“Many small businesses don’t hold information in the format required.
It’s a case of having the right documentation and keeping on top of it.
“They are doing the right things – they’re doing risk assessments and using personal protective equipment, for example.
“But it’s a case of being able to demonstrate that, of having the right documentation and, once you have it, keeping on top of it.”
She believes that, now that Growing Concerns has systems in place, it will be able to tender for future council contracts without outside assistance.
The help that Growing Concerns received through the Supply Chain Gateway came free of charge, thanks to funding from the European Regional Development Fund and other partners.
To find out how the Supply Chain Gateway can assist your business, click here.
We can, for example, help businesses attain accreditations that may be necessary, and to write proposals that meet the procurement criteria.
We offer courses to help win business, such as writing winning proposals, writing to sell, winning public sector contracts, and presentation skills.+
The Supply Chain section of the Cumbria Business Growth Hub website has a wealth of useful information too.
You can download webinars on supplying the nuclear sector, food businesses, manufacturing businesses and the public sector.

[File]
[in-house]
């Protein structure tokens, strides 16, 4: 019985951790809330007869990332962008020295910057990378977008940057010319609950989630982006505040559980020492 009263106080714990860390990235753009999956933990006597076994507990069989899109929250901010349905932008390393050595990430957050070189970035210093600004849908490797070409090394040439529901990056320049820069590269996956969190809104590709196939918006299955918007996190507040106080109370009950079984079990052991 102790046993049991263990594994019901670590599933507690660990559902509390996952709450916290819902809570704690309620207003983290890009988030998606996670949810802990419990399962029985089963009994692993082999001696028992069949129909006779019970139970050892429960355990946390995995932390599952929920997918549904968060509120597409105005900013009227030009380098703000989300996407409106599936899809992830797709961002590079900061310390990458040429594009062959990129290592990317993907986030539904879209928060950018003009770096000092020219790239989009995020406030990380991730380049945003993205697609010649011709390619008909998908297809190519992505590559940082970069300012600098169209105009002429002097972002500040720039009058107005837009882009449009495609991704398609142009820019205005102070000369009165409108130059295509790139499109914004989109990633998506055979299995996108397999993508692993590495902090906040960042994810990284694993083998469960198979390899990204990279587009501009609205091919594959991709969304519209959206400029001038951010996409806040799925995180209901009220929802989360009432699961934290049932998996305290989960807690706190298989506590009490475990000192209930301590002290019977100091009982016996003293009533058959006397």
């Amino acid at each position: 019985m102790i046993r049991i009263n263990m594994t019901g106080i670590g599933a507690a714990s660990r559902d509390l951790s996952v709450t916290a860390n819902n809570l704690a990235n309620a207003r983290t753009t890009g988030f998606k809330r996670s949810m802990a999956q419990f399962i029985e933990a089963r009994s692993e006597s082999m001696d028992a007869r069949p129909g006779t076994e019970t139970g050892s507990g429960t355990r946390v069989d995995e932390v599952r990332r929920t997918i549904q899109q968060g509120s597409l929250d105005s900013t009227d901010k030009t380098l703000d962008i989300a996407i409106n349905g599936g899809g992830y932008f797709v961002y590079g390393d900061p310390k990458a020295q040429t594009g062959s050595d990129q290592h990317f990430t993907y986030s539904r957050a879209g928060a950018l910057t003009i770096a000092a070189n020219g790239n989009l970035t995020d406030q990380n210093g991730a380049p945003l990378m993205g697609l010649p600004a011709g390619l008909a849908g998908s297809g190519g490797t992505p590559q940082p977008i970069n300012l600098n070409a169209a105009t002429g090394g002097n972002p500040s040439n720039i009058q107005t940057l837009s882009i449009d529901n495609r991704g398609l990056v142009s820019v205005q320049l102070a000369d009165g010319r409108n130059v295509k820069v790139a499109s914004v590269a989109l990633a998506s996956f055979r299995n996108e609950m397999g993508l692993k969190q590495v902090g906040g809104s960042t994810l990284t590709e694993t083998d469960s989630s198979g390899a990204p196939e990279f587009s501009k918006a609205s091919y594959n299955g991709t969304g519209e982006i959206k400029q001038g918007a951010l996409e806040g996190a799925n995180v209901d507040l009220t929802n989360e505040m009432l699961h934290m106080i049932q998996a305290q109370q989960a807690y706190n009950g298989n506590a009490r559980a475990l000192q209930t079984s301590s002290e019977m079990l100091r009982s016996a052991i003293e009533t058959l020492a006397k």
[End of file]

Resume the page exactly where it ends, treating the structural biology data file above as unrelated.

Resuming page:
And there is specific information about the procurement criteria of some of Cumbria’s largest businesses such as BAE Systems, Booths, the Box Encapsulation Plant (BEP) Project at Sellafield, Innovia Films, Morgan Sindall and Pirelli, and on supplying the Ministry of Defence.
The funding that supports the Growth Hub this comes from a range of sources including Cumbria Chamber of Commerce, the European Regional Development Fund, Allerdale Borough Council (Sellafield Ltd’s Allerdale SIIF, distributed by Allerdale Borough Council), Barrow Borough Council (FEDF Coastal Communities Fund Supply Chain Initiative, the Coastal Communities Fund is funded by the Government with income from the Crown Estates marine assets; it is delivered by the Big Lottery Fund on behalf of UK Government), Carlisle City Council, Eden District Council, South Lakeland District Council and Cumbria LEP.
The Growth Hub is receiving up to £2,528,767 of funding from the England European Regional Development Fund as part of the European Structural and Investment Funds Growth Programme 2014-2020. Likewise, BSUS is receiving up to £1,112,686 of funding, Cumbria Forum project is receiving £446,000 of funding, and the Subsidy Scheme £2,528,767.
The Department for Communities and Local Government is the Managing Authority for European Regional Development Fund. Established by the European Union, the European Regional Development Fund helps local areas stimulate their economic development by investing in projects which will support innovation, businesses, create jobs and local community regenerations. For more information click here.© Cumbria Chamber of Commerce